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Thread: High Cholesterol

  1. #1
    Senior Member Mr1470's Avatar
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    High Cholesterol

    Anyone got any experience of having high cholesterol despite eating a good diet (very little dietary cholesterol taken in) and no apparent family history? In particular, any experience of how you reduced it? Recent reading was really high but with low HDLs.....most strange.
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    Master ydt's Avatar
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    Nothing much to do with fitness and diet, although some foods, like lots of cheese, don't help. An old problem of mine now under control. Couldn't tolerate Statins so after medical advice from my son the doctor I had a milder drug prescribed. Send me pm Richard for details.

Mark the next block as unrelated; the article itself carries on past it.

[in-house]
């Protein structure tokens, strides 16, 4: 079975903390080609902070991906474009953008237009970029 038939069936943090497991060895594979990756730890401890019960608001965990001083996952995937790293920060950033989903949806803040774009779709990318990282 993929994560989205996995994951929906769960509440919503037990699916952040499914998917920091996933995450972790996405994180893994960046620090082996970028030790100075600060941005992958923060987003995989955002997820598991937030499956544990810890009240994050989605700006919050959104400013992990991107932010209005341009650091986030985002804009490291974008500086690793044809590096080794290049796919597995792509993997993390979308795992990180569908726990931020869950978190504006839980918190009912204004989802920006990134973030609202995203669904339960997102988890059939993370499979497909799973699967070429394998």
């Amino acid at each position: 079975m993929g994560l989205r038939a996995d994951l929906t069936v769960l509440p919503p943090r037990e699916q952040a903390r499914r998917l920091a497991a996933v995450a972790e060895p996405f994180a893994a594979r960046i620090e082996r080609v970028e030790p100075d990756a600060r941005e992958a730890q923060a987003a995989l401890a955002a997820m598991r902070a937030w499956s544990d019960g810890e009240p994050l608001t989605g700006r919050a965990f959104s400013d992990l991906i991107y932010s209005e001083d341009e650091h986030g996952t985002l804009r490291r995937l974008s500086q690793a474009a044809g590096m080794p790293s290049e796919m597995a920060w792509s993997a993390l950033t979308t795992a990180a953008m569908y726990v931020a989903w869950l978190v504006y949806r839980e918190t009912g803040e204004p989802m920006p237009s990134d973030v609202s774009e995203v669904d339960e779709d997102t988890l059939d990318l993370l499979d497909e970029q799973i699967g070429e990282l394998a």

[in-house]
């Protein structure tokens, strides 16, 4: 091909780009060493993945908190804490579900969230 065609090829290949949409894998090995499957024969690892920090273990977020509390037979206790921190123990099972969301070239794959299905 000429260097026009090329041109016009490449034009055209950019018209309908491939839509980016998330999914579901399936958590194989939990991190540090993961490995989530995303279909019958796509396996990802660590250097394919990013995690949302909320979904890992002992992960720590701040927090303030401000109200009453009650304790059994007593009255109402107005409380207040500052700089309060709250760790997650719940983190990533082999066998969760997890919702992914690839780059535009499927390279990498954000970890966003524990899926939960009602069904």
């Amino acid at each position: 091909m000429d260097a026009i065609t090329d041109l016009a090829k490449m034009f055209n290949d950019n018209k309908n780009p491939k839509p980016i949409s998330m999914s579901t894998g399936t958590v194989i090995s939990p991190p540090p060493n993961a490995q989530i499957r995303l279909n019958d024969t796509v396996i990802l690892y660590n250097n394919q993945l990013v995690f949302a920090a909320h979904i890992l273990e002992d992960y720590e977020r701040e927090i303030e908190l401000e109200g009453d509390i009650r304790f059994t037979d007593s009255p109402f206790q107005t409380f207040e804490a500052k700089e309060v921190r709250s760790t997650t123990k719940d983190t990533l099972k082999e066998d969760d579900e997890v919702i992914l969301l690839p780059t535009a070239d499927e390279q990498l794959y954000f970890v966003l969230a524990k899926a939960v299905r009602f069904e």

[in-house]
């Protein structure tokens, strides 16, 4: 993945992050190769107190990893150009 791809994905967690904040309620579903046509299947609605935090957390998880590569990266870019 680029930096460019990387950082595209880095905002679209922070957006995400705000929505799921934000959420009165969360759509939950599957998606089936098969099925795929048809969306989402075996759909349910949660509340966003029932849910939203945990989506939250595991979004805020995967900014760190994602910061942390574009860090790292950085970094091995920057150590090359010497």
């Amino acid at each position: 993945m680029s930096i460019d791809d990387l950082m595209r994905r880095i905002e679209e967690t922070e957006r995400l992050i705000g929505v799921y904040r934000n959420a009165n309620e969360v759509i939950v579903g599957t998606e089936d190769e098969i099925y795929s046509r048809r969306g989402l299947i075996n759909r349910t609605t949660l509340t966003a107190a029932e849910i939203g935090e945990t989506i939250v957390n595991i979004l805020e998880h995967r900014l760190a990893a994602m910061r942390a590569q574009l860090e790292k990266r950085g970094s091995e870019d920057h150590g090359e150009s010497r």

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    Yep.

    See an old Fellrunner about statins - 70+ runner from one of the Pennine clubs. Leave them alone unless your 'sedentary'.

    Me: 'Well Man' clinic at local surgery (lasted just a couple of months): 'Oh dear, your cholesterol is in the orange band but everything else, diet and exercise look good'. Three months after a few changes (dropped most dairy prods - bothy pack never gets smelly nowadays) when results of a 'proper test' sent: 'Your good cholesterol is even better but the bad is worse. We can put you on statins'.

    Considering that it's not so long until the Three Score and Ten: 'Get lost, Im out'.

    Same story, though, for one, lot younger, runner (who measures absolutely everything)!
    Measure the whole Surface of the Earth with our own feet. Don Quixote

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    Master